When it’s one of those races where I can’t get excited nor angry about the result, it’s the hardest to get motivated to write a recap. And thus, it’s been like 16 days.
A lot of the details have surely faded in that time, it feels like it’s been offseason forever right about now, but, in the interest of having a record of days of consequence, here I am. Also, as MEH as I was about the race itself, the bike at mile 6 was pretty dramatic. But I digress.
The day before was by rote. Normal breakfast (greek yogurt and berries), lunch (sandwich), dinner (chicken taters salad). Lots of snacks. I definitely had an appetite even with so little training that week, my body seemed to understand what it was in for and attempted to greedily grasp at any calorie in my vicinity. Bags were packed, bikes were delivered, and I was in bed and asleep by 9.
Then I woke up as my husband crawled over me in the camper to go pee, and I couldn’t fall asleep for hours. D’oh. Not his fault, my brain just wouldn’t shut off. I was probably perpending over how much does it cost to rent an RV, because we badly needed one.
The morning went by rote as well, doing all the normal pre-race dinking around. It was already warm, the lake was not wetsuit legal (actually, it was the warmest it’s ever been), and it was going to be a day – the high was slated to be in the 90s and with humidity and rain… yeah. It was going to be a fight.
But, I was there, and ready to do battle.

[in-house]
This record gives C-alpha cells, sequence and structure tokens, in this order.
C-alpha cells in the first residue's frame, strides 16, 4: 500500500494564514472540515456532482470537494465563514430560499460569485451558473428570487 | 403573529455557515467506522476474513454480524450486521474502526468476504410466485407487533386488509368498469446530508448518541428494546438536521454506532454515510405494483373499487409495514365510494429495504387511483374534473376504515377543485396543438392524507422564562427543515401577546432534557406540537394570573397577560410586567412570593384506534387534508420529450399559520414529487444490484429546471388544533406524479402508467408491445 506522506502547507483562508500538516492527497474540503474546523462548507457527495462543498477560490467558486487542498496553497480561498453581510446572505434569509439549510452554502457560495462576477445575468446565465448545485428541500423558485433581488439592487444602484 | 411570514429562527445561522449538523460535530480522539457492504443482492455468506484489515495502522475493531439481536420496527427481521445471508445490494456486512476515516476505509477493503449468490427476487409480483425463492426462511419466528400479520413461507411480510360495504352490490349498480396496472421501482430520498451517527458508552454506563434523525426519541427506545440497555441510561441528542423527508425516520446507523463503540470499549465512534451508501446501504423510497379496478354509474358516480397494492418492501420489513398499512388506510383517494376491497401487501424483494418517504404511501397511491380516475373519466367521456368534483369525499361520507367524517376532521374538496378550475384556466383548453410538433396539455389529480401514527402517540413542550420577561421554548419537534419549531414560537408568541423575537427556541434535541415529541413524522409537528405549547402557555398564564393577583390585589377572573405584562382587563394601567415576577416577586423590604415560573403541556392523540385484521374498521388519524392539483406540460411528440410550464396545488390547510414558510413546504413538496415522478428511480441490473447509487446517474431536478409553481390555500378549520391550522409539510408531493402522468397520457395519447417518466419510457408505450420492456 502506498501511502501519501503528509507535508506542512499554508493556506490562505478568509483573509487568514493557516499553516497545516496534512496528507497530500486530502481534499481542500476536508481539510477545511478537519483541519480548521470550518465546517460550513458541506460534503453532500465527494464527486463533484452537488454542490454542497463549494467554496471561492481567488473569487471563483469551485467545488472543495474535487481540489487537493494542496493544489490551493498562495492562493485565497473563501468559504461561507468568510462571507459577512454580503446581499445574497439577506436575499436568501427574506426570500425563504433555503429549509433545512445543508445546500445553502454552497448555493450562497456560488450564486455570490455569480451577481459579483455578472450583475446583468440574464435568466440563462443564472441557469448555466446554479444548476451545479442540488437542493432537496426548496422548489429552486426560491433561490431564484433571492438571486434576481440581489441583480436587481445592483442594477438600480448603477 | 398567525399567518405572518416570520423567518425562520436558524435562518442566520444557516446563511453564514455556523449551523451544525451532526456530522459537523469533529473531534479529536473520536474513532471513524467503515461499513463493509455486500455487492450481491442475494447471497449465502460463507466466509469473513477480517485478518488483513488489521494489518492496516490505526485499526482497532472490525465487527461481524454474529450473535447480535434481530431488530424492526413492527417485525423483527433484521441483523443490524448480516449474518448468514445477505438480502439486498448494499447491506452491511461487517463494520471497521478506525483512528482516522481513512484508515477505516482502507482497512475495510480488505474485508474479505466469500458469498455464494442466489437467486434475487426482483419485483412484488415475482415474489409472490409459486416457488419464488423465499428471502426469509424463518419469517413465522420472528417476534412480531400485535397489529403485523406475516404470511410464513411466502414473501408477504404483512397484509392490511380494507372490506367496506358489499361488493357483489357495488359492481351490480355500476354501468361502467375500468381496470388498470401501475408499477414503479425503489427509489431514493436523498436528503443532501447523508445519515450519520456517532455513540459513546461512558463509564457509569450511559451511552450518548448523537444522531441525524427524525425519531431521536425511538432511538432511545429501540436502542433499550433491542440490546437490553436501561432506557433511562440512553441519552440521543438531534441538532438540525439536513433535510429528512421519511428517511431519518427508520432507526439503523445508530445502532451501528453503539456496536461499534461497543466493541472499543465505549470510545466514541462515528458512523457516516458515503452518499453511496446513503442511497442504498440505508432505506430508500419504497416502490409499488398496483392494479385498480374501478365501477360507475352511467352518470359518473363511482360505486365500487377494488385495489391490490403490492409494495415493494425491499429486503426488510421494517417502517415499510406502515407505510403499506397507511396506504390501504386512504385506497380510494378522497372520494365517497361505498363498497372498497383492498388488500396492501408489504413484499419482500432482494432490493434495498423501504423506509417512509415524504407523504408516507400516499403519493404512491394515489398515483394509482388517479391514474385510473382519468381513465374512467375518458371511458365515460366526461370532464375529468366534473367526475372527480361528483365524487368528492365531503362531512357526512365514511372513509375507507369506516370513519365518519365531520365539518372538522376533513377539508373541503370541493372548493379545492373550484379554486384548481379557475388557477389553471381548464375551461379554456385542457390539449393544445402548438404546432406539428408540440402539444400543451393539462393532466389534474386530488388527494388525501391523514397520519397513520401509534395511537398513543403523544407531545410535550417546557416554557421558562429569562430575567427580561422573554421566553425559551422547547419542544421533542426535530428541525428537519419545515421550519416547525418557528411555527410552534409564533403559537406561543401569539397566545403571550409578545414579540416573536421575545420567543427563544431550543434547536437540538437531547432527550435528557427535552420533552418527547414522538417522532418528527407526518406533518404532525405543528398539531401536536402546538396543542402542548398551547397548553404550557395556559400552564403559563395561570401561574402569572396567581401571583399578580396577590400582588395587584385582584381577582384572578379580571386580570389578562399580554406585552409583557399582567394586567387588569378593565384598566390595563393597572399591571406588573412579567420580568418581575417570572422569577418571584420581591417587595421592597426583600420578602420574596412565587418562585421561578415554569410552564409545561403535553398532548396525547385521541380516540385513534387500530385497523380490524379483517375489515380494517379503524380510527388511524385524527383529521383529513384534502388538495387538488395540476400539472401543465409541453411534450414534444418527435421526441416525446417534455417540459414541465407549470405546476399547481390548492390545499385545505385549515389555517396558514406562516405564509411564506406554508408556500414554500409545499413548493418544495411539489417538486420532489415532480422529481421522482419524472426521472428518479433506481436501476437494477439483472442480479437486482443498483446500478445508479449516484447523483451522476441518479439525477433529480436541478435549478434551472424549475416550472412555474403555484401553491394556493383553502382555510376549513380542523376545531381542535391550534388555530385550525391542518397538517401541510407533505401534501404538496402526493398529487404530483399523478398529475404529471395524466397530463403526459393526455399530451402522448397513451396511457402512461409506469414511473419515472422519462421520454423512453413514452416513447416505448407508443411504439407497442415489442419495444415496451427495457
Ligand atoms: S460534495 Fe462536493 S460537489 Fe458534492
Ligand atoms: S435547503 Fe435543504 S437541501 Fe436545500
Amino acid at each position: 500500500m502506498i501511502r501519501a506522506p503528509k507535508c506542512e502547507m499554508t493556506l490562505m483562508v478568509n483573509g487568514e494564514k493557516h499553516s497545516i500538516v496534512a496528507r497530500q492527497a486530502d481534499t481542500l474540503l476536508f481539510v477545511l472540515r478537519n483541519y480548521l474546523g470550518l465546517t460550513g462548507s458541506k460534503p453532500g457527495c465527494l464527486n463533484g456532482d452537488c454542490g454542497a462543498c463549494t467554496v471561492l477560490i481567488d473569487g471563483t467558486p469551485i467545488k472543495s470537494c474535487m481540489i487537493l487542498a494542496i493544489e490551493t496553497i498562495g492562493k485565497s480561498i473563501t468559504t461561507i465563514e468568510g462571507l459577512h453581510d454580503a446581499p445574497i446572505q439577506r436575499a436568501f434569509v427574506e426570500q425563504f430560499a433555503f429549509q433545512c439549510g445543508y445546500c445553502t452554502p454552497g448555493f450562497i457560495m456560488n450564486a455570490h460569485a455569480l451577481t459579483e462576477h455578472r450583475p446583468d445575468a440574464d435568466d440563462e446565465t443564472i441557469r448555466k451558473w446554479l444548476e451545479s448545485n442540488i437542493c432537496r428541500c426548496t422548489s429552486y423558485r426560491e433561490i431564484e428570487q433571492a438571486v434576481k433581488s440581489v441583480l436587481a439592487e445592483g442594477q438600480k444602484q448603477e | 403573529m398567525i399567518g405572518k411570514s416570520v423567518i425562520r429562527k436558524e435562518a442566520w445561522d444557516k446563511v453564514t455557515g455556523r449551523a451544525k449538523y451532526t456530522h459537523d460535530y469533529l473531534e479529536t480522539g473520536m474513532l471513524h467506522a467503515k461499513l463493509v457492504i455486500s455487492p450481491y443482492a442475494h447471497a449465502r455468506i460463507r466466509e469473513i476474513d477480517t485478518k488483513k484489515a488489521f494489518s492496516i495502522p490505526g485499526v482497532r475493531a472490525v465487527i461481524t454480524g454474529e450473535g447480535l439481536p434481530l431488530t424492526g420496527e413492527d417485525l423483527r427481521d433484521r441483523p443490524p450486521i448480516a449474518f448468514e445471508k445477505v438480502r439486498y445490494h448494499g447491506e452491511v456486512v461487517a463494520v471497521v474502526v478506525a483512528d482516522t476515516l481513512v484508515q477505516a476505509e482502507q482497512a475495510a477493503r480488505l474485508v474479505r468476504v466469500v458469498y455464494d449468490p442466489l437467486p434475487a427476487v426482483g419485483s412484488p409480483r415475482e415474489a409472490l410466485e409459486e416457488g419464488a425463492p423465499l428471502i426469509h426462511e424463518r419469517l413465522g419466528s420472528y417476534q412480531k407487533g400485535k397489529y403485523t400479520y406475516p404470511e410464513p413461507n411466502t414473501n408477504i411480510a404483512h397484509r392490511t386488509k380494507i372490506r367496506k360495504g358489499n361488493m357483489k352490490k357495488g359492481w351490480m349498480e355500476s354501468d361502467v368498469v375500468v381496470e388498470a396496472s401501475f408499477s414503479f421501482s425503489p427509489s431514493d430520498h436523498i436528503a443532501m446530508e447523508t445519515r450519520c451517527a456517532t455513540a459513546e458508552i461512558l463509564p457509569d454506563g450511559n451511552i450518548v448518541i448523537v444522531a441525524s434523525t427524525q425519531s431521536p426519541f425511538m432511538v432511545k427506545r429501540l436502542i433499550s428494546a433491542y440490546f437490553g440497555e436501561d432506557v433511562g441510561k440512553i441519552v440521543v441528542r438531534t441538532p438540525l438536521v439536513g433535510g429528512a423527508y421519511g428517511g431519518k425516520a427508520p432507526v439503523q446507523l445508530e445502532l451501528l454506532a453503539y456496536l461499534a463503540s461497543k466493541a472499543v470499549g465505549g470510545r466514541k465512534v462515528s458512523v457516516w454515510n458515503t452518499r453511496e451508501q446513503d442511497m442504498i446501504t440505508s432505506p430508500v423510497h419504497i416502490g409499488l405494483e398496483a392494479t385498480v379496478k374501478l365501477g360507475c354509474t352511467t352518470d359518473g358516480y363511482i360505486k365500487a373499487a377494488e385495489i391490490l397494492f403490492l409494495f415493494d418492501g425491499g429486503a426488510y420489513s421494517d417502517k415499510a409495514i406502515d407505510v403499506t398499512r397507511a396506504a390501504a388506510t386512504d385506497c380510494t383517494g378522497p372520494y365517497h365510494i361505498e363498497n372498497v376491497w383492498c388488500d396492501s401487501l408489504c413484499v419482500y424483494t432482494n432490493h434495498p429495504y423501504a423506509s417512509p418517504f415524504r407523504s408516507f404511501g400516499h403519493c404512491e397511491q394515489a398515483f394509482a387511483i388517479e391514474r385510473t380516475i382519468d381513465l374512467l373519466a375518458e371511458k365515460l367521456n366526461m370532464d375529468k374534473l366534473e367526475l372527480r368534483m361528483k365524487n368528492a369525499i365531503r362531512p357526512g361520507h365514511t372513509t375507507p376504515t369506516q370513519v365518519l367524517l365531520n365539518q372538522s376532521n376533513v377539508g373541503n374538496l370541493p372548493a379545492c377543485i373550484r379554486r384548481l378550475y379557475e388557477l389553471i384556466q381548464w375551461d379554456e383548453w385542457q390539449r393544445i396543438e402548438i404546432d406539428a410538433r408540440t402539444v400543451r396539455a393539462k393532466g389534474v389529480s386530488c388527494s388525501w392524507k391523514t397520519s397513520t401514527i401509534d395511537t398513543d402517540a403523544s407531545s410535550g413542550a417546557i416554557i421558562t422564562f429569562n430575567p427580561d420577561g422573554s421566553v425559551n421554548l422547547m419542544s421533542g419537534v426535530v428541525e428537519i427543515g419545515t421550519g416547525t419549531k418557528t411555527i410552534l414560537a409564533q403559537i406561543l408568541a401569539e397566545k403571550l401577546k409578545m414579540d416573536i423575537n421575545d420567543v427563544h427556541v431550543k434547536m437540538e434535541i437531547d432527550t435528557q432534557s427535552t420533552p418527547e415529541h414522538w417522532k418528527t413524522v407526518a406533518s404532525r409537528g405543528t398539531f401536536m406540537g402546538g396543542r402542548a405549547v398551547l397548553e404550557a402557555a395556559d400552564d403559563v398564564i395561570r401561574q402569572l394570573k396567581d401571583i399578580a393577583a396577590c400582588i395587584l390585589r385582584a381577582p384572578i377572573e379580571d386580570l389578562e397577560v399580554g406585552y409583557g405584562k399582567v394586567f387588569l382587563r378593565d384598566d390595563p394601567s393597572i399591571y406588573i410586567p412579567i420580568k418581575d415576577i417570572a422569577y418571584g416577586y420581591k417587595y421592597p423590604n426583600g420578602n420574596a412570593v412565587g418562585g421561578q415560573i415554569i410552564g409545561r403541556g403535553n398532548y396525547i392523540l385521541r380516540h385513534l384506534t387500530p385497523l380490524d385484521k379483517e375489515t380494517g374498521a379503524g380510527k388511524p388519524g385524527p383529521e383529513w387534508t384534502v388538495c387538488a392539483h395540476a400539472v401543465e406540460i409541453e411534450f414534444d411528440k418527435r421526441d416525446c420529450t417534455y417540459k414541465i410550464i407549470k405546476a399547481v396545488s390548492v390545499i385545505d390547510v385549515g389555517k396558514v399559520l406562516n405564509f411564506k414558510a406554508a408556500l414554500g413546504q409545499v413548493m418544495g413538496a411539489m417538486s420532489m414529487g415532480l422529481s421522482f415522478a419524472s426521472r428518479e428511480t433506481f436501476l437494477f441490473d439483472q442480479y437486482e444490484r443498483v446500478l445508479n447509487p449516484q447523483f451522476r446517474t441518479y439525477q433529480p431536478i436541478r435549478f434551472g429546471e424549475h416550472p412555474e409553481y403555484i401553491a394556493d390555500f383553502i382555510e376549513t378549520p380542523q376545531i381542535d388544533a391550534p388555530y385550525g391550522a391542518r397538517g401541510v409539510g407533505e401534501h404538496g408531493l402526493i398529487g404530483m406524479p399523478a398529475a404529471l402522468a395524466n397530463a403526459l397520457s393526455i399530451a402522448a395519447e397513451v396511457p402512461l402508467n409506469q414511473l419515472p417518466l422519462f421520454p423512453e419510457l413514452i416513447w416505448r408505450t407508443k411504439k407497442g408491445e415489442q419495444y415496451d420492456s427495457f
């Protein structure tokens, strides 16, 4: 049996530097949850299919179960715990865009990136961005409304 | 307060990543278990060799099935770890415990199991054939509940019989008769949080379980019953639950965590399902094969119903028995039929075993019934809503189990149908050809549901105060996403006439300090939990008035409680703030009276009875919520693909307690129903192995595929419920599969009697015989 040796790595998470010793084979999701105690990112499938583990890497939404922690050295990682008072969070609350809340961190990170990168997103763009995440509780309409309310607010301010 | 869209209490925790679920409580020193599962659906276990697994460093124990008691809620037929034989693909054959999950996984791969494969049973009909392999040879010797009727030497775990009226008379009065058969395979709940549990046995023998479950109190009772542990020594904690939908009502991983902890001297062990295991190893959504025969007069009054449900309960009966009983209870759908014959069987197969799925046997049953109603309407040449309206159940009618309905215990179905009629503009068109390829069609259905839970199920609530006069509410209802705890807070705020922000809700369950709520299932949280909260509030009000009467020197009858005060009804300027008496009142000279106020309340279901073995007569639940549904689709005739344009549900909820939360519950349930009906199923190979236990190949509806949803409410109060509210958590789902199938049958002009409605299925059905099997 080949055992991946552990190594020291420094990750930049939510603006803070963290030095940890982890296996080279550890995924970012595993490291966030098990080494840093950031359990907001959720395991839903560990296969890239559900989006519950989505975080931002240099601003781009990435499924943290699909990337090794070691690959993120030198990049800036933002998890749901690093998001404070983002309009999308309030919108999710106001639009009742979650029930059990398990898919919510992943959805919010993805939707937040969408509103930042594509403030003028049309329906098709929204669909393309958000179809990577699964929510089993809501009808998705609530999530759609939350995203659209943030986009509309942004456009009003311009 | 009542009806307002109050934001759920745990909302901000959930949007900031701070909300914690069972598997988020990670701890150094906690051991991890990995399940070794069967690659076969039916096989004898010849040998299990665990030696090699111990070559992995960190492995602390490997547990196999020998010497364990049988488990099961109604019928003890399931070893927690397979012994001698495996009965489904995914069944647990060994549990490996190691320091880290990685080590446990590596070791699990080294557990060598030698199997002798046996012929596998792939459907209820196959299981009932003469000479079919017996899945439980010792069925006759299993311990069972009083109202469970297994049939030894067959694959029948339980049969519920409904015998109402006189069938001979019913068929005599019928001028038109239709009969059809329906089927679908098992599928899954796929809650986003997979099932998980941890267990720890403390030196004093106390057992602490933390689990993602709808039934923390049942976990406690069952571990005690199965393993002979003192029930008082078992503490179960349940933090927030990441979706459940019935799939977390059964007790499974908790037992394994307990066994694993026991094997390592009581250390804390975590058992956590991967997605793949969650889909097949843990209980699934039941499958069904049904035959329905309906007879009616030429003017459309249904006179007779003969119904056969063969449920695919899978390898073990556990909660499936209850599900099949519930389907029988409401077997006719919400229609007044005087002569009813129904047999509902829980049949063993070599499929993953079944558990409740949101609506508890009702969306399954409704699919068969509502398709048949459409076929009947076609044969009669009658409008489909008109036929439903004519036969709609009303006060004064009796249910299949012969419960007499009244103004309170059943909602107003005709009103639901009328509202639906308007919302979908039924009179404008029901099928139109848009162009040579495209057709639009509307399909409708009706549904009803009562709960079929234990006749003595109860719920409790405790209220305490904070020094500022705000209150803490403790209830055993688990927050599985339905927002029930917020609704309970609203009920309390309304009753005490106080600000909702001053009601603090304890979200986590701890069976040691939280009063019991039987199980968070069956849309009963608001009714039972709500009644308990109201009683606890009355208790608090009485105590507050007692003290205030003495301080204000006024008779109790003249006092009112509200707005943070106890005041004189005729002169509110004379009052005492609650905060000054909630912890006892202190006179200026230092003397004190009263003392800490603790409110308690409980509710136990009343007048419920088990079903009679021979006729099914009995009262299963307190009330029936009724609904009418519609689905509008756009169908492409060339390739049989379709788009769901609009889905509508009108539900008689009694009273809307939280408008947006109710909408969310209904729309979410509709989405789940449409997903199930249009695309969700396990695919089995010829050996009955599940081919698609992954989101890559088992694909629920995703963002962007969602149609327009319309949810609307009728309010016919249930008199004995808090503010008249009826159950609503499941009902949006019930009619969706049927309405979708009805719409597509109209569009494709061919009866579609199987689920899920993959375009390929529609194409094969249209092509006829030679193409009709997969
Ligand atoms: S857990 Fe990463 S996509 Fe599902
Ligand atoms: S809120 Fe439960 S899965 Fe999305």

Sixteen days out, I have very little of note on the swim except:
- It was long. The leader of my age group, with the fastest swim time, clocked over 42 minutes for the supposed 1.2 miles, not buying it.
- It was slow. 47:03 was not a time I expected to see when I emerged from the water.
- I couldn’t friggin’ pee. I even stopped kicking a few times to try and it just didn’t happen. Whomp, whomp.
Swim: 47:03 for (ahem, probably more than) 1.2 miles.
Kicked ass, went fast while I saw other people hanging out, and beat everyone in my age group but one person. Rock!
I started out super confident, ready to make up some time and find the girls in my age group leading the race and get in the hunt. I peed on the bike on the first straightaway when I had some personal space (yay!), and I got to work, feeling good at my expected pace and power.
Then, at mile 6, as I went to pass someone up a hill, shifting both my big and little gears at the same time, I dropped my chain. No big deal, right, easy to fix a dropped chain, this should be seconds, right? Well, instead of simply dropping my chain, it was wrapped around the back of my crank twice. I tried to get enough slack to unravel it, and after a few minutes of making sure I wasn’t being a dumbass, I sat by the side of the road with my poor, crippled Deathstar, waiting for SAG.
I was most pissed at that point because I spent days carbing up and had just popped an energy gel. If I had to get pulled, I was still going to go run that effing half marathon even if it didn’t count.